Yu-Hui Chang presented, “Not Just Coding: Preparing Preservice Teachers to Develop and Foster Computational Thinking in Technology Integration” at the 2017 Digital Media and Learning (DML)
Conference in Irvine, CA. and was authored by Yu-Hui Chang & Lana Peterson.
This paper was comprised of a panel discussion, led by Kim Jaxon, focusing on “Innovations in Teachers’ Professional Development” to support teachers’ digital identities and practices. Chang was a panel speaker along with other presenters from Mozilla Foundation Hive Chicago, UC Riverside, Kansas State University, and MIT Media Lab.
With the new nationwide trend of the “computer science for all”movement, computational thinking becomes an important concept for K-12 teachers. In fact, “computational thinking” is named as a skill is facilitating future learners who qualify as computational thinkers and is already announced in the updated ISTE standards (2016) for students. However, critics concern that we only having our children play with programming but without deepening learning opportunities to develop computational thinking. This research study is driven by a core question: how do preservice teachers construct their own learning and thinking to design, create, and facilitate a learning environment for students to become computational thinkers? This study aims to uncover how preservice teachers approach technology integration with coding, computational thinking, and makerspace movement resources; and to understand the barriers among teachers when enacting the ISTE standard to nurture students as computational thinkers. There are 28 preservice teacher participants in this study who are majoring in elementary education,special education, or early childhood education. The context of this case study is a required course about technology for teaching and learning for teacher candidates at a Midwest public university.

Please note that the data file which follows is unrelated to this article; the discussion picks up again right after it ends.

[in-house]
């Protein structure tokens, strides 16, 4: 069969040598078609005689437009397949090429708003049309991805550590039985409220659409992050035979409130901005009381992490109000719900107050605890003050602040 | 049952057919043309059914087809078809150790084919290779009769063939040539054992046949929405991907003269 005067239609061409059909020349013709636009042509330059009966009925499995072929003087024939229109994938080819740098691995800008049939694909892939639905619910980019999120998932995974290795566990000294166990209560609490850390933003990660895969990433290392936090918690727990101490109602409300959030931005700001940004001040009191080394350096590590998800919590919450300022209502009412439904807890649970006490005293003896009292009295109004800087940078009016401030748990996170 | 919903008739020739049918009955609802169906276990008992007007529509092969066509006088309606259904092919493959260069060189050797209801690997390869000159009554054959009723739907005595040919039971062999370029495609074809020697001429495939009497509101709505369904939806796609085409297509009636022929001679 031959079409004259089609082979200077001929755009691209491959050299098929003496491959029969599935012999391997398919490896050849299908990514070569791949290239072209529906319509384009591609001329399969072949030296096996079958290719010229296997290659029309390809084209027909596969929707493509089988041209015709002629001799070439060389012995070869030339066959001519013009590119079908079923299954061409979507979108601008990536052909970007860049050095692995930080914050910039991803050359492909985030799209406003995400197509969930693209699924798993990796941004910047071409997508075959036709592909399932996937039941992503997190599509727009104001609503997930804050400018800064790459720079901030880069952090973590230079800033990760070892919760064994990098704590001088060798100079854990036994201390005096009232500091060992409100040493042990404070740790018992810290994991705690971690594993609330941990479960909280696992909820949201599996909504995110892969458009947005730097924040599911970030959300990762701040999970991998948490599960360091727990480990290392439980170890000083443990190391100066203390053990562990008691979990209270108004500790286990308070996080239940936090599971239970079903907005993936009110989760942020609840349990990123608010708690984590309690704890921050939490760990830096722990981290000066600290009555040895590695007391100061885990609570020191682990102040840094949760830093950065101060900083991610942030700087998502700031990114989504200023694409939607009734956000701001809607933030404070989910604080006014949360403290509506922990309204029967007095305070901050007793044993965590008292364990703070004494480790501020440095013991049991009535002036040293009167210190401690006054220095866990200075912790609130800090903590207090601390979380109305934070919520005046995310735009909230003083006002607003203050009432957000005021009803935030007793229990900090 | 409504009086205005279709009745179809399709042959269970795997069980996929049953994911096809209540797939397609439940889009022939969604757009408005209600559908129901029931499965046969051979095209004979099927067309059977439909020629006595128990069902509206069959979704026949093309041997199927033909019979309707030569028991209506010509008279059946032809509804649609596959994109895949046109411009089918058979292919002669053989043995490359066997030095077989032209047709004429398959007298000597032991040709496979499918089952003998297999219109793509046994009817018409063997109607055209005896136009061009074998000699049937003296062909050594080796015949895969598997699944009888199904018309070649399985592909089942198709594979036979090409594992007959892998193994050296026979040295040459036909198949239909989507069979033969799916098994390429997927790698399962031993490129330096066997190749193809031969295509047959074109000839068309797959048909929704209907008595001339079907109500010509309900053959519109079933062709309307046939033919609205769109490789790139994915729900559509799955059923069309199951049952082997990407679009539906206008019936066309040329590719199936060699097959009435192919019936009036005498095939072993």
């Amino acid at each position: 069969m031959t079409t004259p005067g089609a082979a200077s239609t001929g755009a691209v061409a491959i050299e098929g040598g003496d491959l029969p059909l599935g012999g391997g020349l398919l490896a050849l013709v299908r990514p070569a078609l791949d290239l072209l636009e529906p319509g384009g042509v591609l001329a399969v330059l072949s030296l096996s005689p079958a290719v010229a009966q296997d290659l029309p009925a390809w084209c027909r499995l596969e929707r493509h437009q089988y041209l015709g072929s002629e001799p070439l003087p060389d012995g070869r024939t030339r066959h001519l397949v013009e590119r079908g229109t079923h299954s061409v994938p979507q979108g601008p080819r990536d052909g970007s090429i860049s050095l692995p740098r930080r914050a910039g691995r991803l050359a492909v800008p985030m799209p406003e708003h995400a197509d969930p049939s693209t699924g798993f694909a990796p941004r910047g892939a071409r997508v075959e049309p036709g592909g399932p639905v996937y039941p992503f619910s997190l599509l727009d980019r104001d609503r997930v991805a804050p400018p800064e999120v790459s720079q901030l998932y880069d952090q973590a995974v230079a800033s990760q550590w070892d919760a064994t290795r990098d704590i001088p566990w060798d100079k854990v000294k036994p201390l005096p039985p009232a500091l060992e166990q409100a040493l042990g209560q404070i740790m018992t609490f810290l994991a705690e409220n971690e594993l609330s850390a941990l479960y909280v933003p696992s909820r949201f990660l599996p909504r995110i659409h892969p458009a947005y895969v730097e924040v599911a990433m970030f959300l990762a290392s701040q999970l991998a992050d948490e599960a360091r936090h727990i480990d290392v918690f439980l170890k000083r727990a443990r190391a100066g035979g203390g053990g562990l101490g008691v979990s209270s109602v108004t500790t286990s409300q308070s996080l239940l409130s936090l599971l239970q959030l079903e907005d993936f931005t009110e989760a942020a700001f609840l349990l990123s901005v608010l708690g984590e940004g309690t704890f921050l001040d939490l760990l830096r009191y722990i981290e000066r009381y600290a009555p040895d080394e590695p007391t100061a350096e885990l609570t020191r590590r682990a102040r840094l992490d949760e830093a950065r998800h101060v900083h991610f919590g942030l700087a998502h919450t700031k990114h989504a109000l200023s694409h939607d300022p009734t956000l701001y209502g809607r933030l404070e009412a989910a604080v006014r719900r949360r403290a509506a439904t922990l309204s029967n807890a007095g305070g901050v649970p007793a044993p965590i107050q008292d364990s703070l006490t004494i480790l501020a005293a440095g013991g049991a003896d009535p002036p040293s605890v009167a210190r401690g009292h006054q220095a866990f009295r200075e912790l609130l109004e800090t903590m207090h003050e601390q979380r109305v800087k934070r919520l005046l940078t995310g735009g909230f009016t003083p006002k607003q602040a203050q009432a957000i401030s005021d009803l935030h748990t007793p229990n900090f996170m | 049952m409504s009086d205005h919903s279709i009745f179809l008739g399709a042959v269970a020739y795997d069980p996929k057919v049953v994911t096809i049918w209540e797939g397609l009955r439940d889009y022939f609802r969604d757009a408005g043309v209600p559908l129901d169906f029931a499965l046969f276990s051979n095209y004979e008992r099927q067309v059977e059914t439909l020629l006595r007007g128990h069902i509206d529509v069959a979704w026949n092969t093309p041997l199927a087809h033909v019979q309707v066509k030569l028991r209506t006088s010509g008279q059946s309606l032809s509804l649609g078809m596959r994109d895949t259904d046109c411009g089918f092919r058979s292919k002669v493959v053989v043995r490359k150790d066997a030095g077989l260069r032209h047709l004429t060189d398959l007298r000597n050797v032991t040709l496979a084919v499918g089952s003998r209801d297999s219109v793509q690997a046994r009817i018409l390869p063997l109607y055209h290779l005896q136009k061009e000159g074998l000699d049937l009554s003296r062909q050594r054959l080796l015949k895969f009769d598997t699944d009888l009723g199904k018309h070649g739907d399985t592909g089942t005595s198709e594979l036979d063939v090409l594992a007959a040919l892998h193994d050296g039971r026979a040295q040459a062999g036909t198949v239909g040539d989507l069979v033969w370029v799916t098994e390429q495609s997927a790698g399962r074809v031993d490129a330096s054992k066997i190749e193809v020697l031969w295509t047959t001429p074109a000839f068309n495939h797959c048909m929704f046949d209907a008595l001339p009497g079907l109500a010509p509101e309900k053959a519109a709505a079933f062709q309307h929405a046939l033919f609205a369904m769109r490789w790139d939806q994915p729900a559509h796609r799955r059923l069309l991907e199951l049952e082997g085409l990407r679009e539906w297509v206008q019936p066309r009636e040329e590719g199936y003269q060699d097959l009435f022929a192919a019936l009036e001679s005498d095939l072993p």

The research framework is based on Brennan and Resnick (2012)’s definition of computational thinking in three phases: computational perspectives, computational concepts, and computational practices. The researcher collected preservice teachers’ reflection journals and learning artifacts to track their learning trajectories to understand their conceptual changes, including pedagogical beliefs about coding and practical ideas about how to incorporate coding concepts into curriculum. Content analysis (Saldana, 2013) along with open-coding technique will be conducted for data analysis. Though the data analysis is underway, the initial coding categories have emerged: (a) teachers are confused by the term and definition; (b) teachers used to have stereotype on coding; (c) teachers are trying to make a meaningful connection with their own profession; (d) teachers monitor their understanding of tech integration and how their teaching beliefs echo these new concepts. This study intends to articulate teachers’ thinking processes about pedagogy for coding, computational thinking, and makerspaces from learning sciences perspectives to support future teachers’ learning in the digital revolution.